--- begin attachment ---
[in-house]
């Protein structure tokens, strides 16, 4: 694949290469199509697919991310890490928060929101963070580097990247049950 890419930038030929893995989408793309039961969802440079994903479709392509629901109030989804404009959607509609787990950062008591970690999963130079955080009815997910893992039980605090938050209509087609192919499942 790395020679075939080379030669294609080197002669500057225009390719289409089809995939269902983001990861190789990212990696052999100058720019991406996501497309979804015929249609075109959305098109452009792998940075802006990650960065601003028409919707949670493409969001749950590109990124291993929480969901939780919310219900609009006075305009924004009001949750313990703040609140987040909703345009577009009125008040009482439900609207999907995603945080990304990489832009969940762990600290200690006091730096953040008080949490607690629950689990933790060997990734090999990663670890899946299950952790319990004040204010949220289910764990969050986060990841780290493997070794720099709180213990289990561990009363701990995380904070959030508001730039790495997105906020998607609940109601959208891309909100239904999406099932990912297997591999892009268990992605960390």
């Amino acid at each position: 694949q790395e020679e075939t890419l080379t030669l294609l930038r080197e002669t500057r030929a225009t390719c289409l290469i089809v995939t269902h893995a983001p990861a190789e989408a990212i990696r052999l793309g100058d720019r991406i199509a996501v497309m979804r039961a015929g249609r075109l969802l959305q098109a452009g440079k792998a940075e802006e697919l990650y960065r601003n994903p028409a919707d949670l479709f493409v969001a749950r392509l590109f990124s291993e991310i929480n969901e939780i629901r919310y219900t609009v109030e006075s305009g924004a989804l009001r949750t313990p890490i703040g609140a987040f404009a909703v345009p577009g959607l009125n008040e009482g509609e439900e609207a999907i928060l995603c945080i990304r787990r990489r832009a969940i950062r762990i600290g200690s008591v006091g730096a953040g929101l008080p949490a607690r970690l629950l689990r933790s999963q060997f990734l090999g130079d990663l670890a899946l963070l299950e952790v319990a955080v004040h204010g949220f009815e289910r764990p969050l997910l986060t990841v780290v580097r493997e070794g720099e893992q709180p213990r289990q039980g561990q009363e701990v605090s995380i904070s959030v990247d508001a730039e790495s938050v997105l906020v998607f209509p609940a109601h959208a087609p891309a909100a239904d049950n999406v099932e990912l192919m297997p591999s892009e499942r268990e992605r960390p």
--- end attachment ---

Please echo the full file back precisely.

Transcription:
[in-house]
């Protein structure tokens, strides 16, 4: 694949290469199509697919991310890490928060929101963070580097990247049950 890419930038030929893995989408793309039961969802440079994903479709392509629901109030989804404009959607509609787990950062008591970690999963130079955080009815997910893992039980605090938050209509087609192919499942 790395020679075939080379030669294609080197002669500057225009390719289409089809995939269902983001990861190789990212990696052999100058720019991406996501497309979804015929249609075109959305098109452009792998940075802006990650960065601003028409919707949670493409969001749950590109990124291993929480969901939780919310219900609009006075305009924004009001949750313990703040609140987040909703345009577009009125008040009482439900609207999907995603945080990304990489832009969940762990600290200690006091730096953040008080949490607690629950689990933790060997990734090999990663670890899946299950952790319990004040204010949220289910764990969050986060990841780290493997070794720099709180213990289990561990009363701990995380904070959030508001730039790495997105906020998607609940109601959208891309909100239904999406099932990912297997591999892009268990992605960390």
């Amino acid at each position: 694949q790395e020679e075939t890419l080379t030669l294609l930038r080197e002669t500057r030929a225009t390719c289409l290469i089809v995939t269902h893995a983001p990861a190789e989408a990212i990696r052999l793309g100058d720019r991406i199509a996501v497309m979804r039961a015929g249609r075109l969802l959305q098109a452009g440079k792998a940075e802006e697919l990650y960065r601003n994903p028409a919707d949670l479709f493409v969001a749950r392509l590109f990124s291993e991310i929480n969901e939780i629901r919310y219900t609009v109030e006075s305009g924004a989804l009001r949750t313990p890490i703040g609140a987040f404009a909703v345009p577009g959607l009125n008040e009482g509609e439900e609207a999907i928060l995603c945080i990304r787990r990489r832009a969940i950062r762990i600290g200690s008591v006091g730096a953040g929101l008080p949490a607690r970690l629950l689990r933790s999963q060997f990734l090999g130079d990663l670890a899946l963070l299950e952790v319990a955080v004040h204010g949220f009815e289910r764990p969050l997910l986060t990841v780290v580097r493997e070794g720099e893992q709180p213990r289990q039980g561990q009363e701990v605090s995380i904070s959030v990247d508001a730039e790495s938050v997105l906020v998607f209509p609940a109601h959208a087609p891309a909100a239904d049950n999406v099932e990912l192919m297997p591999s892009e499942r268990e992605r960390p």